By default, you cannot create a new object of the Container type using the Active Directory Users and Computers snap-in. Sometimes it may be useful to have such an option for organizing directory objects. (You might also wish to enable the creation of any other object types.) To create this option, it is necessary to modify the schema.
If you have not yet connected to the schema name context, do so now.
Open the schema folder and find the container class (CN=Container).
In the Properties window, select the optional defaultHidingValue attribute (the default value is TRUE).
Set value to False, then click Apply and OK.
Point to the Schema node and select Update Schema Now from the context menu.
If the schema cache has been updated successfully, open the Active Directory Users and Computers snap-in (restart it, if it has been already opened) and check that the container object has appeared in the Action | New menu.
A query in the ADSI Edit snap-in is a custom template for displaying only desired objects in the tree pane. (This is an analog to saved queries in the Active Directory Users and Computers snap-in.) This makes working with large numbers of objects or objects related to different Active Directory containers simpler. The queries can be created in any Active Directory namespace (partitions), but remember that since a namespace belongs to a specific domain, the queries work within the borders of one domain only.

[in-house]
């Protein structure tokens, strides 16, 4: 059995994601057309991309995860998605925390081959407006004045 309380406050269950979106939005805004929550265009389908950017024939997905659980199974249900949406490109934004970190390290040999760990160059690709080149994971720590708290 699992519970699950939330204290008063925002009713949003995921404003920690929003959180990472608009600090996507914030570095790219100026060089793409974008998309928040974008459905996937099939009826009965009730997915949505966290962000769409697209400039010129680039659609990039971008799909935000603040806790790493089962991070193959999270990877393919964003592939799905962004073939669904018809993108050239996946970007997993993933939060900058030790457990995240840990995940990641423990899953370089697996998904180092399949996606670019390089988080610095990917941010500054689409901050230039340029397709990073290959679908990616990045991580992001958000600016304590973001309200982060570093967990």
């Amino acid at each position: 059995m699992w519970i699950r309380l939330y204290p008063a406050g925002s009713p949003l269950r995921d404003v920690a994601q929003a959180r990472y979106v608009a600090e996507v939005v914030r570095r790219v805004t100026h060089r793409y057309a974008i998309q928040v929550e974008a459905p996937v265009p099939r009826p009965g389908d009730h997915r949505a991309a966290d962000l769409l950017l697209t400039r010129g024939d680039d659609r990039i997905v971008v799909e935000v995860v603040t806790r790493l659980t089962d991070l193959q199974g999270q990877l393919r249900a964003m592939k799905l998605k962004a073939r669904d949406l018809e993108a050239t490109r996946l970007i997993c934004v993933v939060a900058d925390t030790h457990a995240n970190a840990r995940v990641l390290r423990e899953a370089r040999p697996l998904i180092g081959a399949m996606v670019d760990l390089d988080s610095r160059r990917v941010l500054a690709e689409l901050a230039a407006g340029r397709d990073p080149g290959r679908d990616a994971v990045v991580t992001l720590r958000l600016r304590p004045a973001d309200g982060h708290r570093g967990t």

Let us create a query for all published folders. Point to the node related to the domain context and select the New | Query command in the context menu. Give the new query any name you like (Fig. 7.27) and click Browse to define a container — the root of the search. In our case, it will be the root domain (net.dom).
Fig. 7.27: This window contains the parameters necessary for creating a custom query
The next step is to define the query itself. You can either directly enter a query in the Query String field or click Edit Query and start the wizard that helps to create a custom filter (see the "Filter Options" section, Fig. 7.13). The generated string is displayed in the Query String field. (Remember the limitations of custom filters!)
To see all folders, you must specify the Is present option (the "*" character) for the folder name. Select the appropriate query scope — Subtree Search or One Level Search.